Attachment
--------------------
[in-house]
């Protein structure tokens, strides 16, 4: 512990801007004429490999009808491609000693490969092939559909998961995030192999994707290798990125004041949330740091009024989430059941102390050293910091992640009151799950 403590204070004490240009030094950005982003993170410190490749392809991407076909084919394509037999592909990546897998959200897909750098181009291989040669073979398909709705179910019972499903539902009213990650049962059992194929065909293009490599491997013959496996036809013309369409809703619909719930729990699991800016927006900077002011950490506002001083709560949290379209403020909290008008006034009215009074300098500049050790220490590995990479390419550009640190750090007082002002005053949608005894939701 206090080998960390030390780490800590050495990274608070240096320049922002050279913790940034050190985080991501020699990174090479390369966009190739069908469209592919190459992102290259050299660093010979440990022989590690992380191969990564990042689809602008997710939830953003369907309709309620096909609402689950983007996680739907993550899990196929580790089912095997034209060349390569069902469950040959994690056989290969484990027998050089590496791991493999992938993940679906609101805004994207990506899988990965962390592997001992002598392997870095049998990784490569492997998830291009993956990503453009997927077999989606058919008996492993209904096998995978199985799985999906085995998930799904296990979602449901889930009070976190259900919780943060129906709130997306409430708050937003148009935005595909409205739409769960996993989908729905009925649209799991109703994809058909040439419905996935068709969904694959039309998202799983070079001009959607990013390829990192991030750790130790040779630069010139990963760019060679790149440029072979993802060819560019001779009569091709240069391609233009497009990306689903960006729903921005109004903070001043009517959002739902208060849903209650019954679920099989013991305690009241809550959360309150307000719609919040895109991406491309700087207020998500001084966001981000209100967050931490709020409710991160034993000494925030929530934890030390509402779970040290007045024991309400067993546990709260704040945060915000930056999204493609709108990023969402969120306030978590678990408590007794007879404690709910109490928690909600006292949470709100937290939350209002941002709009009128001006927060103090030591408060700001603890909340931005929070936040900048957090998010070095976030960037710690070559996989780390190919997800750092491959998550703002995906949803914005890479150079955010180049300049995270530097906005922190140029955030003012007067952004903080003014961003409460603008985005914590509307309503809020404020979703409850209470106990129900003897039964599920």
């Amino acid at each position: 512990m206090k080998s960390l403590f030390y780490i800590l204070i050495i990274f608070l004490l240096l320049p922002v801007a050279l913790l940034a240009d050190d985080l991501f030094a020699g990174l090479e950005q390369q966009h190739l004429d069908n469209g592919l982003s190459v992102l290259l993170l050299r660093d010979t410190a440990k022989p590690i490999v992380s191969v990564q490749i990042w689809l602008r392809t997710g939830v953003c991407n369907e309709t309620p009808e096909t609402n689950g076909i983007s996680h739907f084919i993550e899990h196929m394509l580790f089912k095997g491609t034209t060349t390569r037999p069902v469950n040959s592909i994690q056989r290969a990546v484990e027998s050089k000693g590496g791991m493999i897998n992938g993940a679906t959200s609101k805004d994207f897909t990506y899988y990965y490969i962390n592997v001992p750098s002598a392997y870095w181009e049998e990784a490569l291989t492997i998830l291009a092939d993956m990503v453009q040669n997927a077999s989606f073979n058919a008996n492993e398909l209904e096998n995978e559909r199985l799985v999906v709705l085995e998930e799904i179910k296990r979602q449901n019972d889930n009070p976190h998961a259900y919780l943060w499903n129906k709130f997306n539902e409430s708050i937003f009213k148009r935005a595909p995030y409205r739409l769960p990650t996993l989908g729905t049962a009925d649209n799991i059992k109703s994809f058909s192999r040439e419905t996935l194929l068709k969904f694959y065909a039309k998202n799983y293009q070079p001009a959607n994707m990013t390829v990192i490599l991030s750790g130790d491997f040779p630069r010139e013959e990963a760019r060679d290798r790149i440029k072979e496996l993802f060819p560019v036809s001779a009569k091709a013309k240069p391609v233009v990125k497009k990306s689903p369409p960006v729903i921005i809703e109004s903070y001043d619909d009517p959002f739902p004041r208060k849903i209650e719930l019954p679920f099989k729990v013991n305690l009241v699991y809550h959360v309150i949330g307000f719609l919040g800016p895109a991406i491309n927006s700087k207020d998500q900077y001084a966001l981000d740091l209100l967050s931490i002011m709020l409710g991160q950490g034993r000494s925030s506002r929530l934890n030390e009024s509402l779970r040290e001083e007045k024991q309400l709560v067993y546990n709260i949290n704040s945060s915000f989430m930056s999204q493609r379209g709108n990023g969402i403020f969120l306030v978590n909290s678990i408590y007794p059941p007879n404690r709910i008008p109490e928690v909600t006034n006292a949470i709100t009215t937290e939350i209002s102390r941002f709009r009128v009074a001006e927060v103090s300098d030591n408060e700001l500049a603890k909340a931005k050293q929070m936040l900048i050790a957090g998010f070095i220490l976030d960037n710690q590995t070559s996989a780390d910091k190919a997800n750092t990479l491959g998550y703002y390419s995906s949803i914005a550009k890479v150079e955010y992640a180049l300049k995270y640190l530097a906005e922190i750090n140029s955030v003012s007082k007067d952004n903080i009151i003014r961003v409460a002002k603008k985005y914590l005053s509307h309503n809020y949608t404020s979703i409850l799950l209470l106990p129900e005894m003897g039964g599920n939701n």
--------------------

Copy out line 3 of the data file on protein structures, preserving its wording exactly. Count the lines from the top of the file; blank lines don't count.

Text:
């Amino acid at each position: 512990m206090k080998s960390l403590f030390y780490i800590l204070i050495i990274f608070l004490l240096l320049p922002v801007a050279l913790l940034a240009d050190d985080l991501f030094a020699g990174l090479e950005q390369q966009h190739l004429d069908n469209g592919l982003s190459v992102l290259l993170l050299r660093d010979t410190a440990k022989p590690i490999v992380s191969v990564q490749i990042w689809l602008r392809t997710g939830v953003c991407n369907e309709t309620p009808e096909t609402n689950g076909i983007s996680h739907f084919i993550e899990h196929m394509l580790f089912k095997g491609t034209t060349t390569r037999p069902v469950n040959s592909i994690q056989r290969a990546v484990e027998s050089k000693g590496g791991m493999i897998n992938g993940a679906t959200s609101k805004d994207f897909t990506y899988y990965y490969i962390n592997v001992p750098s002598a392997y870095w181009e049998e990784a490569l291989t492997i998830l291009a092939d993956m990503v453009q040669n997927a077999s989606f073979n058919a008996n492993e398909l209904e096998n995978e559909r199985l799985v999906v709705l085995e998930e799904i179910k296990r979602q449901n019972d889930n009070p976190h998961a259900y919780l943060w499903n129906k709130f997306n539902e409430s708050i937003f009213k148009r935005a595909p995030y409205r739409l769960p990650t996993l989908g729905t049962a009925d649209n799991i059992k109703s994809f058909s192999r040439e419905t996935l194929l068709k969904f694959y065909a039309k998202n799983y293009q070079p001009a959607n994707m990013t390829v990192i490599l991030s750790g130790d491997f040779p630069r010139e013959e990963a760019r060679d290798r790149i440029k072979e496996l993802f060819p560019v036809s001779a009569k091709a013309k240069p391609v233009v990125k497009k990306s689903p369409p960006v729903i921005i809703e109004s903070y001043d619909d009517p959002f739902p004041r208060k849903i209650e719930l019954p679920f099989k729990v013991n305690l009241v699991y809550h959360v309150i949330g307000f719609l919040g800016p895109a991406i491309n927006s700087k207020d998500q900077y001084a966001l981000d740091l209100l967050s931490i002011m709020l409710g991160q950490g034993r000494s925030s506002r929530l934890n030390e009024s509402l779970r040290e001083e007045k024991q309400l709560v067993y546990n709260i949290n704040s945060s915000f989430m930056s999204q493609r379209g709108n990023g969402i403020f969120l306030v978590n909290s678990i408590y007794p059941p007879n404690r709910i008008p109490e928690v909600t006034n006292a949470i709100t009215t937290e939350i209002s102390r941002f709009r009128v009074a001006e927060v103090s300098d030591n408060e700001l500049a603890k909340a931005k050293q929070m936040l900048i050790a957090g998010f070095i220490l976030d960037n710690q590995t070559s996989a780390d910091k190919a997800n750092t990479l491959g998550y703002y390419s995906s949803i914005a550009k890479v150079e955010y992640a180049l300049k995270y640190l530097a906005e922190i750090n140029s955030v003012s007082k007067d952004n903080i009151i003014r961003v409460a002002k603008k985005y914590l005053s509307h309503n809020y949608t404020s979703i409850l799950l209470l106990p129900e005894m003897g039964g599920n939701n």